I emailed her teacher that afternoon, asking about the shoes and lock in particular. No reply, and she's typically very good about that. I'm guessing she was either not present that day, or left immediately on vacation.
I emailed the school secretary on Monday (yesterday) and received this reply:
The PE lockers are now being cleaned out...those items will end up in our office by week's end. Why don't you give me a call on Friday, and I can let you know if we have those items yet. The lock will be destroyed, however, since it will be cut off.Frankly, now I'm a little pissed off. The lock, the gym shoes (hard to find with elastic instead of laces), those cost money to replace, and there was no need to replace them. As far as I'm concerned, someone on their end screwed up, not making sure my child (who has communication issues) didn't clear her locker out -- no one verified that she had her shoes and lock? No one made sure she cleared her locker? Obviously not.
I understand that they want their special needs kids to become more and more self-sufficient, but in this case, what they've done is cost a family money. And while replacing those things isn't an enormous hardship for us, what about other families who aren't in the same position? This is negligence and laziness, and I'm not terribly happy about it.
Obviously, at the next meeting I have with the team, I'm going to need to bring this up. Her backpack isn't consistently checked, so we need to work with Diana on both ends about making sure the adults get what they need. I don't want her to have a full-time aide, following behind her to make sure she's gotten everything, but there needs to be some double-checking on that end, because I can't do it from here. I do not want an adversarial relationship with the school, but this kind of thing needs to stop.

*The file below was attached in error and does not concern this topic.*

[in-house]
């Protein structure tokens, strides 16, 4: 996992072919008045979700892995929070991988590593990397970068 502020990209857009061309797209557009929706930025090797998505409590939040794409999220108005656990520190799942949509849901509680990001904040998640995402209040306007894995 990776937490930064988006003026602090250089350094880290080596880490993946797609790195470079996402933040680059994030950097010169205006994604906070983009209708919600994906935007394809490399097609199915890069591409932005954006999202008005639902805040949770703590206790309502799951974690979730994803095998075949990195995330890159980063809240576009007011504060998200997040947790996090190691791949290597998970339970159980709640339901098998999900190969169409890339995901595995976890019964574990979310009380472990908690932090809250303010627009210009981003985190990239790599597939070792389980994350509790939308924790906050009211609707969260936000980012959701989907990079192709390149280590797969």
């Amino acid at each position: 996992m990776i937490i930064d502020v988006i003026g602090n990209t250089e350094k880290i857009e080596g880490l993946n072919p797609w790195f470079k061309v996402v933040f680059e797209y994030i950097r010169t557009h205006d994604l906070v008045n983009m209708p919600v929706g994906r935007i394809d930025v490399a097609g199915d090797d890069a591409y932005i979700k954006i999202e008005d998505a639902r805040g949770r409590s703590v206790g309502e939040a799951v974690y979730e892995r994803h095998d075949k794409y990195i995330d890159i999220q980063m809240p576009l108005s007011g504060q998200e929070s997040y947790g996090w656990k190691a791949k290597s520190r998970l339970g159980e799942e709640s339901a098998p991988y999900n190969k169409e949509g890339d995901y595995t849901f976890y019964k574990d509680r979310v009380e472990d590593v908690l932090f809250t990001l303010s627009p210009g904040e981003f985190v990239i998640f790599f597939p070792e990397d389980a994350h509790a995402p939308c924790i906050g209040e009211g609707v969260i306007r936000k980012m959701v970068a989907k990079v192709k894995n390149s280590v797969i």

UPDATE: The secretary called to say they'd finished clearing the gym lockers and if we wanted we could come dig through seven bags of stuff. (She also advised rubber gloves... ew.) So we went to the school, looked through four bags of shoes and came up empty-handed. We started to get in the car, and I thought maybe they'd let us check her school locker. They did, and a nice man led us to her locker (I didn't know where it was, but I'm sure she did), and lo! there was her lock and the shoes inside.
I still think there's a lack of communication happening, but now at least I don't have to buy a new lock and new shoes.